The British Pavilion at the Venice Biennale: John Akomfrah’s Ode to Migration

John Akomfrah, Listening All Night To The Rain. Photo: Jack Hems

The British Pavilion at the Venice Biennale explores global narratives through the stories of Britain’s migrant communities. It showcases artist and filmmaker John Akomfrah’s non-linear storytelling and collage, challenging traditional roles of art in history-making by linking different geographies and eras.

Listening All Night To The Rain, inspired by 11th-century Chinese writer Su Dongpo, combines new footage, archival videos, and stills with audio and text from global archives. It features eight multi-media installations titled “Cantos,” hinting at Ezra Pound and the Latin for “song.” Akomfrah emphasizes sound, influenced by the concept of “acoustemology” by Steven Feld, exploring how sound reflects and shapes culture.

By starting in the pavilion’s basement, he leads us to an unfamiliar staircase, surrounded by a chaotic mix of old radios, tape recorders, decks, boomboxes, vinyl records, and a tangle of wires and magnetic tapes hanging from the ceiling, with ethereal voices fading in and out.

Through grand narratives and personal moments, from rocky shores and riverbeds to scenes of rebellion, brutality, and discrimination, Akomfrah navigates us through a profound and distressing journey across six interconnected, room-sized film installations, enhanced by screens hanging in the pavilion’s portico. The repetition in these works builds to a powerful effect that exceeds the sum of the exhibition’s parts.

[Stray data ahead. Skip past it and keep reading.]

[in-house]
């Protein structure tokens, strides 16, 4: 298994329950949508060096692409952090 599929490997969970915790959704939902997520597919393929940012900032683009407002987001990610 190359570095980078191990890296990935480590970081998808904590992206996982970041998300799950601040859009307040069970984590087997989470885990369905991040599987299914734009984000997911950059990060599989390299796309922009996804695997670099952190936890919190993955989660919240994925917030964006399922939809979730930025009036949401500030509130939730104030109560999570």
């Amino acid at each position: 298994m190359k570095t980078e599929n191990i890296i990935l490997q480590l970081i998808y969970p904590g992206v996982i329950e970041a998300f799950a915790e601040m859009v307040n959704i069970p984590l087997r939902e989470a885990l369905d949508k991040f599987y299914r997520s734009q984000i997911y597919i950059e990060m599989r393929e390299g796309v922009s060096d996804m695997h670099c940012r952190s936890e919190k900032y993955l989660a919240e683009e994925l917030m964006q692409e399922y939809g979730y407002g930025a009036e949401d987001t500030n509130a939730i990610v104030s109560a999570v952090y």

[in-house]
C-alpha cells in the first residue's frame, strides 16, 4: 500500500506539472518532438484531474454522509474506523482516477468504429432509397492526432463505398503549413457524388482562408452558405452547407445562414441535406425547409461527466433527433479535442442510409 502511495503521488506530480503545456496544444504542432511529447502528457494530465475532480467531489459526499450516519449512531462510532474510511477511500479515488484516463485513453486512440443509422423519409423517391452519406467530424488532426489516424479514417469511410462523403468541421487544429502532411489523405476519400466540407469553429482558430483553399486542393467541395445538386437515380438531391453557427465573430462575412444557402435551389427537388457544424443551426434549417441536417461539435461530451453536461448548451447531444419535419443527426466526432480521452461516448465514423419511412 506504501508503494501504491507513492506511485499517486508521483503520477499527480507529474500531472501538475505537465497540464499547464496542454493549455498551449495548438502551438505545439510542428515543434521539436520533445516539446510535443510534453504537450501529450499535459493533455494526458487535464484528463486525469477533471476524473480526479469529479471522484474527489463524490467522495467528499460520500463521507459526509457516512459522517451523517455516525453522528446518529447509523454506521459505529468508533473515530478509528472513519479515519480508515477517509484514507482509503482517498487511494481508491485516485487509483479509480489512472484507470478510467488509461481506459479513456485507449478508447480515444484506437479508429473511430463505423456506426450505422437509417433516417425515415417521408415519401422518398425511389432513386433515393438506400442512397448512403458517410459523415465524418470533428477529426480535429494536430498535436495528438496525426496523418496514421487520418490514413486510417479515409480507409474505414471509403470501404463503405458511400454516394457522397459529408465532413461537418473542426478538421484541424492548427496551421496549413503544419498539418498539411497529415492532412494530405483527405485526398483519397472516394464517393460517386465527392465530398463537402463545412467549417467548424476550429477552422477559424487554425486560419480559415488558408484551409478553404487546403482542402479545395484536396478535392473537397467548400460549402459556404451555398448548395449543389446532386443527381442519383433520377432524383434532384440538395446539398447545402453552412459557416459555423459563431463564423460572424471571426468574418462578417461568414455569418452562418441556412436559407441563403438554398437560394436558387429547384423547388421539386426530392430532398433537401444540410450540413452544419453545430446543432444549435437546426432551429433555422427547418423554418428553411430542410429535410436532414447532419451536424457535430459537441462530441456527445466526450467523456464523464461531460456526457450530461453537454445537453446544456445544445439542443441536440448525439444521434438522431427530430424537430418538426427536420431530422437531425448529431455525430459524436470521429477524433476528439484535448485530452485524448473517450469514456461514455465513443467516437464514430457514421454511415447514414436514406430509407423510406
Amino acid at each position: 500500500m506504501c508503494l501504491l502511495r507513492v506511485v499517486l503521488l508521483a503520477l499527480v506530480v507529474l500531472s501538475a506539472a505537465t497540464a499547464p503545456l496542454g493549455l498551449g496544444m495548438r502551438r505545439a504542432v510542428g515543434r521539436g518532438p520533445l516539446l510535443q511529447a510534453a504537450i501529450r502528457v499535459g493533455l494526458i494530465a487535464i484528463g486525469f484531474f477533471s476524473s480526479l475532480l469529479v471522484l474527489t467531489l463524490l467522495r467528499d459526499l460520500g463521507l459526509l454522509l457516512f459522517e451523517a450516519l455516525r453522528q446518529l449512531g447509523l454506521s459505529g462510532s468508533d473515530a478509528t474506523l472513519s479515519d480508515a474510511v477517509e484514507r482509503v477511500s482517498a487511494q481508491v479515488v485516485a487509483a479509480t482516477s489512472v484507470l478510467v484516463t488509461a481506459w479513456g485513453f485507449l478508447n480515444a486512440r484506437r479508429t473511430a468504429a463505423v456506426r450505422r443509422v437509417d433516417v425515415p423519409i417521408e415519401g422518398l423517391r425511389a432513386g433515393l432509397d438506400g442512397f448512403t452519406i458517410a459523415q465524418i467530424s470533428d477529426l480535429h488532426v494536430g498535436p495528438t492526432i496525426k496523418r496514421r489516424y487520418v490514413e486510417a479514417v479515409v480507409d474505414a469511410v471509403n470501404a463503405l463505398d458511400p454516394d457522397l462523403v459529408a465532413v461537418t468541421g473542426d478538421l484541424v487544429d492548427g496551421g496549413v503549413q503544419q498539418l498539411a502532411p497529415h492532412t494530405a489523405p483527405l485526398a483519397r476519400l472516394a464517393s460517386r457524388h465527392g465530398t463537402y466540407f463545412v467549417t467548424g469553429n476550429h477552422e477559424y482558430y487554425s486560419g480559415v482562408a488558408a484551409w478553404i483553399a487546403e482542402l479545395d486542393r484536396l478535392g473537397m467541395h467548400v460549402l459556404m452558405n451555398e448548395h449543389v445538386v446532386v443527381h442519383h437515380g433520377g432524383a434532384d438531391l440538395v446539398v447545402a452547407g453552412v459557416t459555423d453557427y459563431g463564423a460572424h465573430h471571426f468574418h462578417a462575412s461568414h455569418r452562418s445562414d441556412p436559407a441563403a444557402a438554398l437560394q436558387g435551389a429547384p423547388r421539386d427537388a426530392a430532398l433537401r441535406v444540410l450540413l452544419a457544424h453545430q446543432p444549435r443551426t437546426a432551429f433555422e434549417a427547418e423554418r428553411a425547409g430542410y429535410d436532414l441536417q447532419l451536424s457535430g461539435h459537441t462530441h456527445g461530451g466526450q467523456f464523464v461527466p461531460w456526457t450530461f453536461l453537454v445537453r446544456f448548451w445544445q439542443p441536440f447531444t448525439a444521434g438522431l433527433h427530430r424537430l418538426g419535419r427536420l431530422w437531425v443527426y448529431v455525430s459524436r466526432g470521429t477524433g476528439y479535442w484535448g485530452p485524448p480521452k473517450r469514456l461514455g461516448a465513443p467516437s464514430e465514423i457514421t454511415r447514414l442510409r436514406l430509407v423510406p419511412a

At 66, the renowned artist, celebrated for his evocative multi-screen film installations, has reflected on the expectations his role brings. In Africa, he identified as Ghanaian. In England, he became just Black. The theme of migration pervades the artist’s work, sometimes as its main subject, sometimes subtly, through autobiographical elements or as a metaphor for displacement and alienation. Akromfrah consistently encounters a poignant paradox: the migrant’s journey is deeply lonely yet widely shared.

His latest project for Venice represents a peak, making Listening All Night to the Rain more than immersive—it is unsettling, sorrowful, and completely enthralling with Akomfrah using his signature motifs to contrast a nightmarish cycle of endless repetition, highlighting his recurring themes.

Born in Accra, Ghana, in 1957 and relocating to the UK at four, John Akomfrah, the British filmmaker, writer, and artist, is celebrated for his compelling documentaries and experimental films that delve into migration, diaspora, memory, and identity. His collaborative and solo endeavors have earned him global recognition, with his films featured at leading film festivals and exhibitions worldwide.


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